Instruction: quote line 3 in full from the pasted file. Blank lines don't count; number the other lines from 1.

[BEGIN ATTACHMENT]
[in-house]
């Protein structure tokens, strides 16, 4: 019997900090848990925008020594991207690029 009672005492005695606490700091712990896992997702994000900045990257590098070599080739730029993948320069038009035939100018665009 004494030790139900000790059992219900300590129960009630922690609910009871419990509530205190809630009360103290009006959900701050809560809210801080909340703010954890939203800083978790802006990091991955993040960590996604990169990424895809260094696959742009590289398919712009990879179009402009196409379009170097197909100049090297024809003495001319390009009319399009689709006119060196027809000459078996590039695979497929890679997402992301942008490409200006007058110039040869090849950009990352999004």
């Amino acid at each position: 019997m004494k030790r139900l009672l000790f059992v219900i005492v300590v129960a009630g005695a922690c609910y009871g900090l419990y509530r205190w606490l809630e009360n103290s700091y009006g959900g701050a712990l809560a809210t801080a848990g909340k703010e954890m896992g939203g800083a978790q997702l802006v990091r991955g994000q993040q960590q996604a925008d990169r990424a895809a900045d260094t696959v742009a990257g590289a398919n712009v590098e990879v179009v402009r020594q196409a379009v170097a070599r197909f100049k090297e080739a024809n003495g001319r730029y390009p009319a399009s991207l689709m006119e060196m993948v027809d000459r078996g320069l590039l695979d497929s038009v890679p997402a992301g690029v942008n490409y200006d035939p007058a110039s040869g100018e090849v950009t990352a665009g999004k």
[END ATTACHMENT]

């Amino acid at each position: 019997m004494k030790r139900l009672l000790f059992v219900i005492v300590v129960a009630g005695a922690c609910y009871g900090l419990y509530r205190w606490l809630e009360n103290s700091y009006g959900g701050a712990l809560a809210t801080a848990g909340k703010e954890m896992g939203g800083a978790q997702l802006v990091r991955g994000q993040q960590q996604a925008d990169r990424a895809a900045d260094t696959v742009a990257g590289a398919n712009v590098e990879v179009v402009r020594q196409a379009v170097a070599r197909f100049k090297e080739a024809n003495g001319r730029y390009p009319a399009s991207l689709m006119e060196m993948v027809d000459r078996g320069l590039l695979d497929s038009v890679p997402a992301g690029v942008n490409y200006d035939p007058a110039s040869g100018e090849v950009t990352a665009g999004k």